Aharon David Gordon
- Born on June 9, 1856
- Made Aliyah in 1904
- Arrived in Degania in 1919
- Died on February 22, 1922
Aharon David was born in the village of Troino in South Podolya (Russia). He remained the only child of his parents, Uri and Dvorah, after all his brothers and sisters had died in their youth. His father sat at home and studied Torah. His mother managed the estate they lived on as well as the house. Their family was known in the entire area as open and hospitable.
A. D. Gordon was a child weak in body and was therefore not taught reading and writing until the age of seven, nor was he sent to school after that; special teachers in the village taught him. At the age of 14 he traveled to Vilna to study in the yeshiva but after a year he returned home and was sent to study in the nearby town of Cheshzobuta, where he studied for two years with a private teacher.
By order of the authorities his parents were forced to leave their village. They went to live in the woods near the town where he was born and took up the sale of wood. The parents hired a private teacher in the new place as well and he taught the boy Talmud, Bible and Hebrew grammar.
When he was 17 there awakened in him the desire to learn foreign languages and he studied Russian, German and French. For four years he persevered in the study of languages. He read books on various subjects, acquired knowledge of various sciences, learned poetry by heart and thus completed his general education on his own. A. D. Gordon did not abandon learning. He took up secular studies for their own sake while continuing to study Torah for its sake. After he married he lived with his wife in Ovodivke, where her parents lived. Two years later he took up a clerical post in Mohilne, on the estate of the Baron Ginsberg, and he worked there for 23 years. Clerical work was not to his taste. He devoted his free time to educational activity with the youth in the town of Cheshtchobuta, where he was compelled to live.
He endeavored to make Hebrew the spoken language among the youth and he succeeded. He was endowed with a superior pedagogical sense and his two children – a boy and a girl – he did not send to school. He taught them himself and treated them with equality in their upbringing and education.
In the year 1903 Mohilne was sold to new owners and he was left without work. After much vacillation he decided to make Aliyah and begin a new chapter in his life. In the winter of 1904 he arrived in the Land of Israel, at the age of 48. There he decided to be a farm laborer – a worker of the land. In spite of his advanced age and delicate body build he stubbornly persisted in this decision and worked in the field for eighteen years, until his last day. During this period without employment he found daily work digging in the orchards and vineyards. He worked in Petach Tikvah, Rishon LeTzion and Rechovot.
Gordon believed that national revival and the revival of man had to begin with physical work, particularly in working the land, and he felt that he had an obligation to be among the beginners. He adhered to his principles and he had great influence on the workers in the Land of Israel and on youth abroad. His way of life and his creed were adopted by many and for them he was a guiding light.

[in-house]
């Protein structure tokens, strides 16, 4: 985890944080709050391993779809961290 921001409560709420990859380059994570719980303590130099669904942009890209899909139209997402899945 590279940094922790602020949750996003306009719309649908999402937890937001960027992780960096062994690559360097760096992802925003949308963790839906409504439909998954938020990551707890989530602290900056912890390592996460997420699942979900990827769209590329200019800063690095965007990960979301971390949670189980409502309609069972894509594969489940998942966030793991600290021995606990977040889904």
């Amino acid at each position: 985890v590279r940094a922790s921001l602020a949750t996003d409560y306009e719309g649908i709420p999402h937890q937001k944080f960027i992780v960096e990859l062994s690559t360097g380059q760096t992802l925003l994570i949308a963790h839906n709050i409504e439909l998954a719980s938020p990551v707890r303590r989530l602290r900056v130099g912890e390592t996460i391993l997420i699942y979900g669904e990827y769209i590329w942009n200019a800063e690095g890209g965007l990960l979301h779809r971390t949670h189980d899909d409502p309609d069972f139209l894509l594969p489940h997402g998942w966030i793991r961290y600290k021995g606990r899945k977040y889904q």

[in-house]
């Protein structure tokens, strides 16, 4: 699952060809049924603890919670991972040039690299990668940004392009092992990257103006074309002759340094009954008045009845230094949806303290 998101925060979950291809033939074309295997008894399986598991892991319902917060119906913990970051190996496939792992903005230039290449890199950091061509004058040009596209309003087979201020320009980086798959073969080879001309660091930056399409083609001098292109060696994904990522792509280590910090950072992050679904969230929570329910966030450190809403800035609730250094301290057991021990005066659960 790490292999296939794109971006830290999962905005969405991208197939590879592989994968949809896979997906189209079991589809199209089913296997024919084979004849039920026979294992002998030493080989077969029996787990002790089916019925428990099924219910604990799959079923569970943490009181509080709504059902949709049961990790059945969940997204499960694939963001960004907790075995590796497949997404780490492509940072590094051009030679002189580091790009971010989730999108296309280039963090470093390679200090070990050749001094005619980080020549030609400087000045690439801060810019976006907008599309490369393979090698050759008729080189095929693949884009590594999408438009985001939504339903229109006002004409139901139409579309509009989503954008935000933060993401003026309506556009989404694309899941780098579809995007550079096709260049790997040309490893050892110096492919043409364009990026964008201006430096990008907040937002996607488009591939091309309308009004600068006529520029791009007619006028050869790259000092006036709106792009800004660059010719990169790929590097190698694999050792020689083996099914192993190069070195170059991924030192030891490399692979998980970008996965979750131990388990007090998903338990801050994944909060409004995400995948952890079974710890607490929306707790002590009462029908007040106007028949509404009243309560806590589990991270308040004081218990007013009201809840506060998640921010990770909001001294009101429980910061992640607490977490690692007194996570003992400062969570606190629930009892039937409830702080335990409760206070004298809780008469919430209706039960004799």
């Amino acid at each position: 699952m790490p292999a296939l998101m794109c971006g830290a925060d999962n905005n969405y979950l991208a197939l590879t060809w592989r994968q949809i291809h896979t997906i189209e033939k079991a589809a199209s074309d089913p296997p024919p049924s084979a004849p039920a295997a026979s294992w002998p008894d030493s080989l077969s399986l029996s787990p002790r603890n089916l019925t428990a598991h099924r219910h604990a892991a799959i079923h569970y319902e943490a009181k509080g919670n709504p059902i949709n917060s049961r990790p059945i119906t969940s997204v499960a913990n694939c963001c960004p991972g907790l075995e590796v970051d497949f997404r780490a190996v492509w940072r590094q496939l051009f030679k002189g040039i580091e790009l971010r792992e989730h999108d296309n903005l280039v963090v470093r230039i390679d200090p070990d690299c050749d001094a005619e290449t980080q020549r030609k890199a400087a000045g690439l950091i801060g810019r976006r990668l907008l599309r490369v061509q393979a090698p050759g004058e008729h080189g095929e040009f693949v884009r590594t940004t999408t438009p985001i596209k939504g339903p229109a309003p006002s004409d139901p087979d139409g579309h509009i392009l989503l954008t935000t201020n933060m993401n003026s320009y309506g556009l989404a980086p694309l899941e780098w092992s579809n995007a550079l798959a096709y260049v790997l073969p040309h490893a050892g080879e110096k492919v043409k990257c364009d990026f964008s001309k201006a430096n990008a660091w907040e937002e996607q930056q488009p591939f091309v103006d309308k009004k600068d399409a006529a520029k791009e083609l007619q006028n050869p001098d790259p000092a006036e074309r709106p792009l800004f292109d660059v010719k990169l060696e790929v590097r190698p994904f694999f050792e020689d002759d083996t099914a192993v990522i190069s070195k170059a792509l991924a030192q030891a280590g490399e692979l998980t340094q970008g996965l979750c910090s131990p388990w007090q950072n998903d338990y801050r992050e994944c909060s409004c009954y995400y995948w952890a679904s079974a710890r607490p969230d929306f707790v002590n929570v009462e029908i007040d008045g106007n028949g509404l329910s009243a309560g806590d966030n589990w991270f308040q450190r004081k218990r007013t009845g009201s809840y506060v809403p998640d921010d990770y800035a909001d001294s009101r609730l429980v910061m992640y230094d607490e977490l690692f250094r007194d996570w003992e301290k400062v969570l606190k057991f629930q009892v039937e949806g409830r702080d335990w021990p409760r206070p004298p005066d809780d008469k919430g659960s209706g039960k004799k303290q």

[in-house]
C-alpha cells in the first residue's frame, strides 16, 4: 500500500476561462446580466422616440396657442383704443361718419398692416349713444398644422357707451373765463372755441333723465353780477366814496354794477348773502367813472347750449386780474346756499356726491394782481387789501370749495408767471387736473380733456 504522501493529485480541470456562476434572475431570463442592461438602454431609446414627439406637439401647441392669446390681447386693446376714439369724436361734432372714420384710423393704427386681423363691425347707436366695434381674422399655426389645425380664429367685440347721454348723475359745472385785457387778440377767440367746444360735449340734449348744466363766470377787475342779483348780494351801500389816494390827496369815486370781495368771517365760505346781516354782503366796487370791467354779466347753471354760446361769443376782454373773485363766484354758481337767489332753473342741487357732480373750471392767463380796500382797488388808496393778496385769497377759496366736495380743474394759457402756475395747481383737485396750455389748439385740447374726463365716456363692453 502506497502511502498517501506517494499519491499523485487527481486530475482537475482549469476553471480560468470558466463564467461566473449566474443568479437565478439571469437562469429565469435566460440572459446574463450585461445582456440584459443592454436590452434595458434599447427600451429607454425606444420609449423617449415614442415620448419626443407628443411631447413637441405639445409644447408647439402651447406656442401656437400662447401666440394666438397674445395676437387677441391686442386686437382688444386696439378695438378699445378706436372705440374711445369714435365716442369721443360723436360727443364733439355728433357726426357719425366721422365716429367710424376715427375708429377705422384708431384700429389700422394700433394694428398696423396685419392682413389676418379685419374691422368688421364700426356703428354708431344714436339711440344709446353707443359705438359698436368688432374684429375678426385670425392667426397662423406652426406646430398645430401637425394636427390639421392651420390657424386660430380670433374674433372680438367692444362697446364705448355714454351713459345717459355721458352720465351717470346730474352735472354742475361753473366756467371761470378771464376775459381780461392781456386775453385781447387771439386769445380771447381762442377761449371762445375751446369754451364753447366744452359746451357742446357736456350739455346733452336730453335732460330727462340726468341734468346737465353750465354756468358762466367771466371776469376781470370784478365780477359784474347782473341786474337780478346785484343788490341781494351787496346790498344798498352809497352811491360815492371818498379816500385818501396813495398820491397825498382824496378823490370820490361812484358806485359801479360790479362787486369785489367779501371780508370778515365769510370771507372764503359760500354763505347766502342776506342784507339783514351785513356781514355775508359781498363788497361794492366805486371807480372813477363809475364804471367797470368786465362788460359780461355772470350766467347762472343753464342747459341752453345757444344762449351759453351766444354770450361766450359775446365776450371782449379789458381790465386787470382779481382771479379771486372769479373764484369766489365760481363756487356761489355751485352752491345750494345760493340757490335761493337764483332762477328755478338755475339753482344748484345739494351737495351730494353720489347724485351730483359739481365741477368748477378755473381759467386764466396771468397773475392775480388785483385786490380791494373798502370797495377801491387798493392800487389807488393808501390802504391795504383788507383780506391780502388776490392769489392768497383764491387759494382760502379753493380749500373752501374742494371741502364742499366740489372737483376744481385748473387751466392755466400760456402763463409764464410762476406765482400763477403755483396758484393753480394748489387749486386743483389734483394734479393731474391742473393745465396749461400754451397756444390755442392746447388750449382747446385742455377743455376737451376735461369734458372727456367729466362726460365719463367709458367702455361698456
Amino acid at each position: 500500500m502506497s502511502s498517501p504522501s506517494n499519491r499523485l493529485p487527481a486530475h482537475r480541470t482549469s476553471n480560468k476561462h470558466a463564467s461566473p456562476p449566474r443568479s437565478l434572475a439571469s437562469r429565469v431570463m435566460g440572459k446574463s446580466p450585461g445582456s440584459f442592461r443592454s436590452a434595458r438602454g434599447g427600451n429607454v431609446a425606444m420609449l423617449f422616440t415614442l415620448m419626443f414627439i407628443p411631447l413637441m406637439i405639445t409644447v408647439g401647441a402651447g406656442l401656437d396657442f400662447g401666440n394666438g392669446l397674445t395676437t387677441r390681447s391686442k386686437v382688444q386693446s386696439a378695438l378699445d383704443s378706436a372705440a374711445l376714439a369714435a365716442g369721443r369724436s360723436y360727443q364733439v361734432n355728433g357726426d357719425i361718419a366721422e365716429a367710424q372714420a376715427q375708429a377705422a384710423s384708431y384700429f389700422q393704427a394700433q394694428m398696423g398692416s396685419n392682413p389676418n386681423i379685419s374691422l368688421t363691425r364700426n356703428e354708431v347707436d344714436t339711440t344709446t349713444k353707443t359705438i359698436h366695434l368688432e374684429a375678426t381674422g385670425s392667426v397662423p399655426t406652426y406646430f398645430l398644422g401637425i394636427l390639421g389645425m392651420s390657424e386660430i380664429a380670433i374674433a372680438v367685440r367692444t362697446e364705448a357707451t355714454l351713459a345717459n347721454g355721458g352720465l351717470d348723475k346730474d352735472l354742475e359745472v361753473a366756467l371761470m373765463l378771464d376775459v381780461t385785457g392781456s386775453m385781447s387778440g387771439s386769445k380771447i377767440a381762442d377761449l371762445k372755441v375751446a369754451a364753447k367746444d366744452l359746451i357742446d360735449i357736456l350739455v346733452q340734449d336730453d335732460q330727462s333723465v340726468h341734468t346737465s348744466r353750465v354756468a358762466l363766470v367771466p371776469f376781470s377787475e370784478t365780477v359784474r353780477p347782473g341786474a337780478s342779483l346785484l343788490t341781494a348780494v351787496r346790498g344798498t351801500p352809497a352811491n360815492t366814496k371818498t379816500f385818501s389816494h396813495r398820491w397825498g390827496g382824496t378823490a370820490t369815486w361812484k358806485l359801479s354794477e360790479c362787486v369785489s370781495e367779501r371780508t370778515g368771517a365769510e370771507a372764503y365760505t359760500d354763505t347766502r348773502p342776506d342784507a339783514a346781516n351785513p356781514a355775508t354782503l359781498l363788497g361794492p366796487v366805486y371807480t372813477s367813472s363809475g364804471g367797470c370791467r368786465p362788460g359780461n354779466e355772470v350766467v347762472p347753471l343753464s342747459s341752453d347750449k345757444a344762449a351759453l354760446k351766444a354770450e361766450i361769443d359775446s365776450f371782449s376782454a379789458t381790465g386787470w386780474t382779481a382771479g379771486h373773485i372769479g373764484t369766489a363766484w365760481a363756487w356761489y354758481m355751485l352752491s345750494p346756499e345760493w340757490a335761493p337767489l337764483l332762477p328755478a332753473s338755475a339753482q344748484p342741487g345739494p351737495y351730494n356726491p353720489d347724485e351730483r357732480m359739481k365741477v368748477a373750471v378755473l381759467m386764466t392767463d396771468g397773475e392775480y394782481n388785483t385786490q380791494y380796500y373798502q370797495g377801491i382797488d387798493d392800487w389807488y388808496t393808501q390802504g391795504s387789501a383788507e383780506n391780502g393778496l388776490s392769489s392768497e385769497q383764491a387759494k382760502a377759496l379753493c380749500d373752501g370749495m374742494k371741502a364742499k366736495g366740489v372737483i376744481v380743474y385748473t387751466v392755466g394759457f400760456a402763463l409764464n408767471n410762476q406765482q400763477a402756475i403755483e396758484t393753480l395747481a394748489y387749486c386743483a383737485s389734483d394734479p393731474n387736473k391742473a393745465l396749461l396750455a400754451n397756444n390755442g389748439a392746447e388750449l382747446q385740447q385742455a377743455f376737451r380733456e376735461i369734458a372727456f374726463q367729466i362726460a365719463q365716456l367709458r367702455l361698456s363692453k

At the end of the year 1909 his wife and his daughter, Yael, arrived from Russia. They went to live in Ein Ganim and Gordon worked in Petach Tikva. His son, who remained in Russia, wrote to them frequently. He took an interest in the events in the country and he expressed his opinions on the happenings in the workers’ movement. His wife died of a serious illness a number of months after making Aliyah.
At the end of 1912 Gordon left Judea and moved to the Galilee. In 1913 he came to work on Degania but this phase did not last long because he did not make his place of work permanent and he would go to different places in the country where workers from the second and third aliya worked, would stay with them for a while and then go on to a different group. Thus he wandered from the village of Uriah in the south to Tel Adashim in the Jezreel Valley and from there to the Galilee – to Migdal, Sejera, Kinneret and Degania.
He was a spiritual father to the young – he would arouse, explain and encourage. Every word of his was swallowed with expressions of thanks; every sentence he wrote was read with rapt attention and his words and deeds became a way of life. From the year 1909 he began to publish his articles, mainly in the newspaper The Young Worker. Every so often he would return to Degania and here they would see to his special needs. He was allotted a corner with a table, chair and lamp – so that he could write down his thoughts and ideas. Gordon was involved in every activity of the workers party in the Land of Israel; he reacted to every event and was a participant in all the disputes. In 1919 he came to Degania and made it his home. His daughter Yael also joined him.
About a year before his death a cancerous growth was diagnosed in his throat but even in his illness he did not relinquish his work. He was aware of everything that was going on in the life of the commune; he wrote letters to his friends and completed the writing of his books.
He died in 1922 at the age of 66. He left his daughter Yael. In order to carry out his teachings the Gordonia movement was established in his memory and in his name the Kibbutz Movement set up a house of nature and agriculture; its first director was Yaakov Palmoni. In the scroll of the cornerstone of the house Yaakov Palmoni wrote, “In memory of a giant of a man, who went in righteousness; an agricultural worker whose way of life was a faithful example of manual labor and the true return of a man of Israel to the sources of nature; whose opinions and words will light the path of the working nation for generations.” Blessed be his memory.